I’ve been stuck in the Cannes bubble for 12 days now – submerged among journalists, critics, film crews and PR teams swarming the Croisette and its neighbouring streets, tripling the local population of just over 70,000. Every single pedestrian seems to be duly accredited and Ingrid Bergman’s iconic visage stares out from the festival poster on every storefront, from bakeries to lingerie shops. Compared to the Berlinale, it’s a much more concentrated, all-encompassing experience. It might also be the only time and place where people like Apichatpong Weerasethakul and Jia Zhangke are treated like rock stars, their names whispered with reverence.
This doesn’t mean, of course, that all films screened at Cannes are masterpieces. In fact, caught in the heady excitement of seeing something months ahead of the general public, 10-minute standing ovations are often given to films that are later met with a shrug from the world at large. This year’s selection has its fair share of misfires. Gus Van Sant’s Sea of Trees, in which Matthew McConaughey travels to a suicide hotspot in Japan to die, smacks of faux-spirituality and leaves a cheap, sacrilegious aftertaste. Norwegian director Joachim Trier’s New York-set familial drama Louder Than Bombs, though just as divinely depressing as his previous work, underwhelms with its unshakeable air of affectation and forced malaise. The aforementioned Mr. Jia from China returns with Mountains May Depart, a decades-spanning melodrama that’s heartily embraced in some quarters but struck me as clunky and blatantly sentimental.
French cinema has a stronger-than-usual showing in the competition line-up this year, but most of the home-grown Palme d’Or candidates turned out to be disappointing. Director Valérie Donzelli’s incest drama Marguerite & Julien is a veritable flop with hardly any intellectual aspiration or emotional pull. Fellow female filmmaker Maïwenn’s My King, which dissects a turbulent relationship through its many highs and lows, starts off intriguingly but uses up all the goodwill after descending into interminable mundanity. Somewhat flat is also Stéphane Brizé’s well-meaning but unexciting portrait of a middle-aged man fighting for a job and his dignity in The Measure of a Man. Fortunately there’s still good ol’ Jacques Audiard, whose immigrant drama Dheepan electrifies with its muscular direction and emphatic pulse.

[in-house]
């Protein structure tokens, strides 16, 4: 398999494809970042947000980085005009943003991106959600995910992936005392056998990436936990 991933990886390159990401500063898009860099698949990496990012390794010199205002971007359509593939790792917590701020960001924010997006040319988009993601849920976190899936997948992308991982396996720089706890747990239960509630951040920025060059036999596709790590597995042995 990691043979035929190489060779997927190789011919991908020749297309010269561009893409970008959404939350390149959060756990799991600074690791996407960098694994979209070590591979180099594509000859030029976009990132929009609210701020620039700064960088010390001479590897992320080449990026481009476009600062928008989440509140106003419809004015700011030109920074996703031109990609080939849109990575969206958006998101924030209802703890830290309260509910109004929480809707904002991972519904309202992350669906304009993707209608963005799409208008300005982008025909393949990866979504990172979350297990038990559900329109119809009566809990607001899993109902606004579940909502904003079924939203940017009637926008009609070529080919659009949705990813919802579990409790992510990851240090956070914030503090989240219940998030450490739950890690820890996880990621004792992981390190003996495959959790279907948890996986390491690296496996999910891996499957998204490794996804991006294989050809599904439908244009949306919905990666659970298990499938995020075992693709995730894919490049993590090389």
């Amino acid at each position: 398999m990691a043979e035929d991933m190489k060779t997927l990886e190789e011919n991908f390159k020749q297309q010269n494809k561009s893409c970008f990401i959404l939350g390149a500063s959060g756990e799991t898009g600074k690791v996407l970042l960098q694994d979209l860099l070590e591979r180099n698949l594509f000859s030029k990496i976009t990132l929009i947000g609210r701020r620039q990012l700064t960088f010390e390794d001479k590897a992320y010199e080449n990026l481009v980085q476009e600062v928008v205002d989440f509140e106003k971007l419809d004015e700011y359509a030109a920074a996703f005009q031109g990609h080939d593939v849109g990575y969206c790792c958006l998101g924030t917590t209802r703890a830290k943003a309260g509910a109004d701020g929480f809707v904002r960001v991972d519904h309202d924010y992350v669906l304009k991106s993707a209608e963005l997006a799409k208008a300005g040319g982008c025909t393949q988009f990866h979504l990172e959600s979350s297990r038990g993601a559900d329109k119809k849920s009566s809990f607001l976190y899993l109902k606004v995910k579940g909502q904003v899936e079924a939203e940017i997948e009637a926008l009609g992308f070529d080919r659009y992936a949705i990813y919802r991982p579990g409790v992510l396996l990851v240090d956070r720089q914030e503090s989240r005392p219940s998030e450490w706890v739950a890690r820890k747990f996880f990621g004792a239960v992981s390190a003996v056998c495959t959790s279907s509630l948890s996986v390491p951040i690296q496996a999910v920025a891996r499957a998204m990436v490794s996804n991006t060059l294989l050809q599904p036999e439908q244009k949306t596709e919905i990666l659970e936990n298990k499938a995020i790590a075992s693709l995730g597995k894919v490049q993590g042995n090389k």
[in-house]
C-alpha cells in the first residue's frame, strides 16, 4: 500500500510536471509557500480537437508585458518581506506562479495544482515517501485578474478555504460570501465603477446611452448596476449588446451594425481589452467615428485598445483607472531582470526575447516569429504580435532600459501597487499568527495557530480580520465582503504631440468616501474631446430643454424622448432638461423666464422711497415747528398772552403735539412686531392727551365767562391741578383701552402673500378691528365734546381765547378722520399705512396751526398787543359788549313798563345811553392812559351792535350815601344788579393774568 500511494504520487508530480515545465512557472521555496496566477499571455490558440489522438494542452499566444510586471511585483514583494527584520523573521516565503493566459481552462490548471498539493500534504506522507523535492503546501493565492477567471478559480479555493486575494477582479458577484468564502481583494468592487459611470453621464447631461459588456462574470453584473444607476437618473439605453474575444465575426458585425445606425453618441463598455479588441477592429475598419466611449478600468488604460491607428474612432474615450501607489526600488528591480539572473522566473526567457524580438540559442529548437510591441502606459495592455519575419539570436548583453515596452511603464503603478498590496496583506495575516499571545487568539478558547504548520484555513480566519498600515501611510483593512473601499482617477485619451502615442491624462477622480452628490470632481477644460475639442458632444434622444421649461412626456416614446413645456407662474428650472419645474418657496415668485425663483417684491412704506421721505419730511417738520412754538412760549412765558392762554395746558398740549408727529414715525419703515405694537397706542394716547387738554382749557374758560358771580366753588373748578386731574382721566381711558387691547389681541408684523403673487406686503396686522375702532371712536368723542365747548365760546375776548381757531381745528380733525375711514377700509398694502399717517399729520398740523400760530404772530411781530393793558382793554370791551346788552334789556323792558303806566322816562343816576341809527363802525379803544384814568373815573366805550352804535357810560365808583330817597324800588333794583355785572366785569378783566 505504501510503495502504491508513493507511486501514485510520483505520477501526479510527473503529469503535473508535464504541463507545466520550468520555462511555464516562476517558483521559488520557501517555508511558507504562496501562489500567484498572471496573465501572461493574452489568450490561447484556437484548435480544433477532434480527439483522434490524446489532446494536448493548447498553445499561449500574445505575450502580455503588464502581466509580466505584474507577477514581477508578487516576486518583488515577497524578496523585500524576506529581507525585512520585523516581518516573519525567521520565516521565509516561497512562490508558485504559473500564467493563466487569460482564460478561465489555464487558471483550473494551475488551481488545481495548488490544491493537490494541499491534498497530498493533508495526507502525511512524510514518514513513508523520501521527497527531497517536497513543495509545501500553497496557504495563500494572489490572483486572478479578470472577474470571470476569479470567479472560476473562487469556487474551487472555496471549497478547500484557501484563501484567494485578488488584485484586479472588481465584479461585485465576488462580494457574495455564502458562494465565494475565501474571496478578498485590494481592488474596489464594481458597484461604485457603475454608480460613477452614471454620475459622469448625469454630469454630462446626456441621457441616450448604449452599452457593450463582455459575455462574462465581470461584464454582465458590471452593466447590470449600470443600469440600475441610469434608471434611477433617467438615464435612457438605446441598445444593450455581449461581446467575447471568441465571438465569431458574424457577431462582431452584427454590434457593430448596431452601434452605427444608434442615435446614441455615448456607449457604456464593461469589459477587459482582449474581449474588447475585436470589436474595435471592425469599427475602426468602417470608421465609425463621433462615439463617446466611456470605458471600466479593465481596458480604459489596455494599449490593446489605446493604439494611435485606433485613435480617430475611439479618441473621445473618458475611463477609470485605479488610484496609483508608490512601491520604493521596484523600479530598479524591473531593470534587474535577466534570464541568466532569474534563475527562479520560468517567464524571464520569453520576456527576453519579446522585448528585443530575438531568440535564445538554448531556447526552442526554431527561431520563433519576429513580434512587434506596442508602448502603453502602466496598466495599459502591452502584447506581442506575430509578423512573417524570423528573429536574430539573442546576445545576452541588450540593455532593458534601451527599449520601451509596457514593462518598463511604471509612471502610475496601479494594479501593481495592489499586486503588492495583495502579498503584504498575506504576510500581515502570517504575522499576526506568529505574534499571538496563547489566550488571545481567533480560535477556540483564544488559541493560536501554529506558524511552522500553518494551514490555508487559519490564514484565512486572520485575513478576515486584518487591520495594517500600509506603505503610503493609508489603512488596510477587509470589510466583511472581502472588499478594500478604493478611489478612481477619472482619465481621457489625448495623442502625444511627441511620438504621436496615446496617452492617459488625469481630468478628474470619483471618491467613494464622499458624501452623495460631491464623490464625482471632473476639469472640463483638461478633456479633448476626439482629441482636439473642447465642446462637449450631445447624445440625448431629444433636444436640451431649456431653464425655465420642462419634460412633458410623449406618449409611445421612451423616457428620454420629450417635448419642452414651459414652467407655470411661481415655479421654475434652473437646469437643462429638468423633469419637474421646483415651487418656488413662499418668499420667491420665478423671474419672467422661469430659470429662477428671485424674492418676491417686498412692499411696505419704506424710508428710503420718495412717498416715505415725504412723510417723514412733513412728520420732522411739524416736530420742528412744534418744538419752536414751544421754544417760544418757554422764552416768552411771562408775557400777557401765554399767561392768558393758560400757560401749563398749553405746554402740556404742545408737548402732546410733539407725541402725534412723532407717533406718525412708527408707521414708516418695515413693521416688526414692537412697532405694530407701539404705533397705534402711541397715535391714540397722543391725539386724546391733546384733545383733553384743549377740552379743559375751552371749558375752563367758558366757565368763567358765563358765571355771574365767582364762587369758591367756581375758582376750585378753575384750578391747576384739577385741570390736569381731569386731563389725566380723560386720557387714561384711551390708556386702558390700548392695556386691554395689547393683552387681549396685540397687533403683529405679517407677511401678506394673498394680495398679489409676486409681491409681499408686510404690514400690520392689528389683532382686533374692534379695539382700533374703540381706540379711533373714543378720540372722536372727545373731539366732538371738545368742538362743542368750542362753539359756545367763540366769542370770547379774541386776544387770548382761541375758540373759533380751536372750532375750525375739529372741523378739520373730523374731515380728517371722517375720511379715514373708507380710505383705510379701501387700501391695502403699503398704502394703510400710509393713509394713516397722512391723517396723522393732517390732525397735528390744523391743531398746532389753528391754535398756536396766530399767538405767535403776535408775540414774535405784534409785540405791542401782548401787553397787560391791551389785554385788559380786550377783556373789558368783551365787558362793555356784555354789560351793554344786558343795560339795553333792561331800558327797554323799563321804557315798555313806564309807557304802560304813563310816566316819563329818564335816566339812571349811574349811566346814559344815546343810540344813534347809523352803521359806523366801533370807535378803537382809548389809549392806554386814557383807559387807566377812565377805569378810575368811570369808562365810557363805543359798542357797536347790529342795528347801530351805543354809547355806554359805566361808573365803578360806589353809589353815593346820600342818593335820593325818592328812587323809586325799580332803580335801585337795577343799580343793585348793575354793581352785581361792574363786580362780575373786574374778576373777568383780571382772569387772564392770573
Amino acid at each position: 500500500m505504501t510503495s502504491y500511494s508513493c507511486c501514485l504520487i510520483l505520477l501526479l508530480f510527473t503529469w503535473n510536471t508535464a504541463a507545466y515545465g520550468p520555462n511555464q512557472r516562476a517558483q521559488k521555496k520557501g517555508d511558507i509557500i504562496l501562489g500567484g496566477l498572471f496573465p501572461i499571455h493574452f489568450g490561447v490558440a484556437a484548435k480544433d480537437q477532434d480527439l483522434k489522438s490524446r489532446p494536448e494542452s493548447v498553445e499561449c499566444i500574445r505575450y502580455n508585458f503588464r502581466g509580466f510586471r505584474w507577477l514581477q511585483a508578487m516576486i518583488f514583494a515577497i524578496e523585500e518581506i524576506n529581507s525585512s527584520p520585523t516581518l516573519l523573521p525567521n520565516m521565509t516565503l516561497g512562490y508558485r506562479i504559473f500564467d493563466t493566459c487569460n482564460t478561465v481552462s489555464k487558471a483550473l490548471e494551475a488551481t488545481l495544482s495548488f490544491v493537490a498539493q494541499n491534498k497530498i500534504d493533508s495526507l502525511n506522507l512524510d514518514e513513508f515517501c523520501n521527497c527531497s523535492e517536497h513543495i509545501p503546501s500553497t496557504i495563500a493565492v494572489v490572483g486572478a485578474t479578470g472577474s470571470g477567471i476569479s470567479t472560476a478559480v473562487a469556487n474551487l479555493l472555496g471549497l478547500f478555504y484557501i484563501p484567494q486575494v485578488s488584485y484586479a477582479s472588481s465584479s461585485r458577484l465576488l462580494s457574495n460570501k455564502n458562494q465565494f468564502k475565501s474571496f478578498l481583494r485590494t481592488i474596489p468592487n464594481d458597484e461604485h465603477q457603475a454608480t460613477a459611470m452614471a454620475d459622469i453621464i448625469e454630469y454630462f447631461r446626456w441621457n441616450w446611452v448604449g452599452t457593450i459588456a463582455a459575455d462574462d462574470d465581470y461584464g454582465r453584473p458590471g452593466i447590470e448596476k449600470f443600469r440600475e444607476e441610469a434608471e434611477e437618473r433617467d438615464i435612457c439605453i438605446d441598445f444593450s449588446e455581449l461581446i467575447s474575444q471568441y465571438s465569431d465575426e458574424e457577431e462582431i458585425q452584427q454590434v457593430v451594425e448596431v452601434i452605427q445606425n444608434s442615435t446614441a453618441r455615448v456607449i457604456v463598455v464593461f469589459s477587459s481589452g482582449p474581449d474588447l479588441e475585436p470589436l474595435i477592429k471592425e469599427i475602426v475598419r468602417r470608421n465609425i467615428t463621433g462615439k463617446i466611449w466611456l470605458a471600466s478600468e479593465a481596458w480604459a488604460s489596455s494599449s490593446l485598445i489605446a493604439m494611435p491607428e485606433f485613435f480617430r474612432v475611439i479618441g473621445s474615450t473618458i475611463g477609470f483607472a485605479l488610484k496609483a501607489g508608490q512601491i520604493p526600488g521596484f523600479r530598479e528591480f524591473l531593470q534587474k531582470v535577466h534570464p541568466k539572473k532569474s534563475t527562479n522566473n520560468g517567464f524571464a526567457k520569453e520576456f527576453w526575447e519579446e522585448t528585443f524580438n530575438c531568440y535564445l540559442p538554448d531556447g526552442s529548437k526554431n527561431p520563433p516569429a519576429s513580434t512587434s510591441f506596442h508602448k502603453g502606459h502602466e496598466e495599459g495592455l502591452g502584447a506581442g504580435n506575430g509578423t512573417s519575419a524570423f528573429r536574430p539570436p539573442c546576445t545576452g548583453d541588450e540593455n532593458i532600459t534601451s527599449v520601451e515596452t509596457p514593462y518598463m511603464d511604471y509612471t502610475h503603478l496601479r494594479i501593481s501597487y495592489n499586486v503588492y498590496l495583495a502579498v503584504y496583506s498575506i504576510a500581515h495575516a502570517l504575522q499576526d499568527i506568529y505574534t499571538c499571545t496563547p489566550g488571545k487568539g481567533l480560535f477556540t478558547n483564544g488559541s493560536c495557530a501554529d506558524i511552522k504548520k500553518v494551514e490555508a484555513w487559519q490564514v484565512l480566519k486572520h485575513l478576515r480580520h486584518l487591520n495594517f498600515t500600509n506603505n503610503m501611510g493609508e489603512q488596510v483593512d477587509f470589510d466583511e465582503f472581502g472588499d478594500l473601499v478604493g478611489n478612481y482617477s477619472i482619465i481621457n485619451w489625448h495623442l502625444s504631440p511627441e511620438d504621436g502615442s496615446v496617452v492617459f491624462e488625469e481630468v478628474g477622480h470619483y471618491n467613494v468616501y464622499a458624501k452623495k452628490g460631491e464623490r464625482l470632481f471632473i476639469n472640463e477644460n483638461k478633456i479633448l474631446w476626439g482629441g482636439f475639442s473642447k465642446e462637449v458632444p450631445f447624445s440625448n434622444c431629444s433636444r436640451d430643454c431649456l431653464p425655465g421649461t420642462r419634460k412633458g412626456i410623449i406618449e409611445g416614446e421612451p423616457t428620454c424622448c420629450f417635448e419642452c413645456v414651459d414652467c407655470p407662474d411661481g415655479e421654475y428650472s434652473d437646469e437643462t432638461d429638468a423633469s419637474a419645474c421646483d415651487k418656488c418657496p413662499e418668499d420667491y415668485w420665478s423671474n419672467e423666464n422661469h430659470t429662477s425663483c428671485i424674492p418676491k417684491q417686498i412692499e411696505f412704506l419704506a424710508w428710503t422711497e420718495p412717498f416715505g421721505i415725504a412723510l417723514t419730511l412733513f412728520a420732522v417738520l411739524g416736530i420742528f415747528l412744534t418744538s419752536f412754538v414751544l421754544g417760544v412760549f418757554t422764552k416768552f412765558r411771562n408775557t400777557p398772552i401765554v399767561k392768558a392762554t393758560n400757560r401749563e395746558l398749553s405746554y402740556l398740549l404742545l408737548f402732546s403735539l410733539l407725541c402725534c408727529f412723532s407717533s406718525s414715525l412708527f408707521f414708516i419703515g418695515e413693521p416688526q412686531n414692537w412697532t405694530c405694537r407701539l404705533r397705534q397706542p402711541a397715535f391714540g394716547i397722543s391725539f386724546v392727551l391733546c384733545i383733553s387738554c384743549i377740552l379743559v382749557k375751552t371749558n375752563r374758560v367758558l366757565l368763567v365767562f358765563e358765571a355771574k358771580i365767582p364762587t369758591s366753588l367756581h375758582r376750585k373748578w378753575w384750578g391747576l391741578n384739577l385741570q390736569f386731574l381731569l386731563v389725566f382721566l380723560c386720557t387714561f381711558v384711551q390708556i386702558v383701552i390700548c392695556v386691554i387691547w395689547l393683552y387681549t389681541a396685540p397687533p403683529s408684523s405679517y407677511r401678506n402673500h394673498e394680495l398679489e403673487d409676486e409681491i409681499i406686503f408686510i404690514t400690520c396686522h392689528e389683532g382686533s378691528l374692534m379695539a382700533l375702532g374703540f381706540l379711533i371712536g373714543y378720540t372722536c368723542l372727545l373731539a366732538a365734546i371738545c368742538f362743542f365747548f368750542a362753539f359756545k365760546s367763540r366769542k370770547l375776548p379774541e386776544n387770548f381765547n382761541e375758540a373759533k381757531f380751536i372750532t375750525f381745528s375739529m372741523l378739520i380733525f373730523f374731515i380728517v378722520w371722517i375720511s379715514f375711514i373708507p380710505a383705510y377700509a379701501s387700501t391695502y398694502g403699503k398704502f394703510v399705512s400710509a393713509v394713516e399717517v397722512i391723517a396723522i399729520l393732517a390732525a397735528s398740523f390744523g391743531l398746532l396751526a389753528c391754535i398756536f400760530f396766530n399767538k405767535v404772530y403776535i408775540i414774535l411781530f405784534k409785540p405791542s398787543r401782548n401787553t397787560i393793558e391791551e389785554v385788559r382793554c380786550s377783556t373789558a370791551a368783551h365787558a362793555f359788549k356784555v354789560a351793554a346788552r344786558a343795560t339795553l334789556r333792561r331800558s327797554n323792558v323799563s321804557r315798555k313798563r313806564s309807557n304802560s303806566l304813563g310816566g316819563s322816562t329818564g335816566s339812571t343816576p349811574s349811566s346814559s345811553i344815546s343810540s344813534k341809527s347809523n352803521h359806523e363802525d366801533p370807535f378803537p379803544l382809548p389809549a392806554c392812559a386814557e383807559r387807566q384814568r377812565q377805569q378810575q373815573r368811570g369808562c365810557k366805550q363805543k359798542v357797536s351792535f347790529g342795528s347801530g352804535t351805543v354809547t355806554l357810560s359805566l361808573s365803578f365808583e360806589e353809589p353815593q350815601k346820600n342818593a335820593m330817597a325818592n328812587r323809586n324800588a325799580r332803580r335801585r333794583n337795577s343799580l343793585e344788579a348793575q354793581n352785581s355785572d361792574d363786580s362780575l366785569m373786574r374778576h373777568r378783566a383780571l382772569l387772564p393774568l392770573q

As solid as that movie was, it came as a big surprise when the jury chaired by the Coen brothers eventually awarded it the festival’s highest honour, because it seemed to lack that all-decisive spark of genius – unlike the less polished but much more “wow”-inducing Son of Saul (photo), the feature film debut by Hungarian writer/director László Nemes. Its subject matter – a father looking to have his child properly buried from within the horrors of Auschwitz – might not sound refreshing, but the way it puts you right in the middle of all the chaos and human atrocities feels dangerously immediate, entirely original. Also giving you something you’ve never seen before is the art-house kung fu movie The Assassin by Taiwanese maestro Hou Hsiao-Hsien. Groundbreaking in how it turns decades of genre conventions on their head and just by being insanely pretty, it’s an artistic achievement of the highest order. American auteur Todd Haynes’ lesbian drama Carol, which I queued for three hours to see, also dazzles. Finely observed, impeccably performed, gloriously styled and costumed, it creates a world of love, treachery and heartaches to such perfection you never want to leave.
In the end, Cannes is not about accreditation hierarchy or guest list placement, high heels or selfie policy. It’s about celebrating cinema with the utmost respect and adoration. No matter how tired, starved and frustrated you are, every time the lights go out in the Grand Théâtre Lumière, you can feel the hush spread through 2300 avid film fans from around the world. It’s a moment of breathtaking, almost holy anticipation. So that’s the feeling I took away with me from my first trip to the Cannes Film Festival. Even out of the bubble and back in the safety of my notably unglamorous Kiez in Berlin, the beat my heart skipped when the giant curtains parted to let out all these gorgeous, surprising, masterfully realised pictures remains palpable, resounding.
Full list of awards:
Palme d’Or: Dheepan by Jacques Audiard
Grand Prix: Son of Saul by László Nemes
Jury Prize: The Lobster by Yorgos Lanthimos
Best Director: Hou Hsiao-hsien for The Assassin
Best Actor: Vincent Lindon in The Measure of a Man
Best Actress: Rooney Mara (for Carol) and Emmanuelle Bercot (for Mon Roi)
Best Screenplay: Chronic by Michel Franco
Camera d’Or (Best First Film): Land and Shade by César Augusto Acevedo
Best Short Film: Waves ’98 by Ely Dagher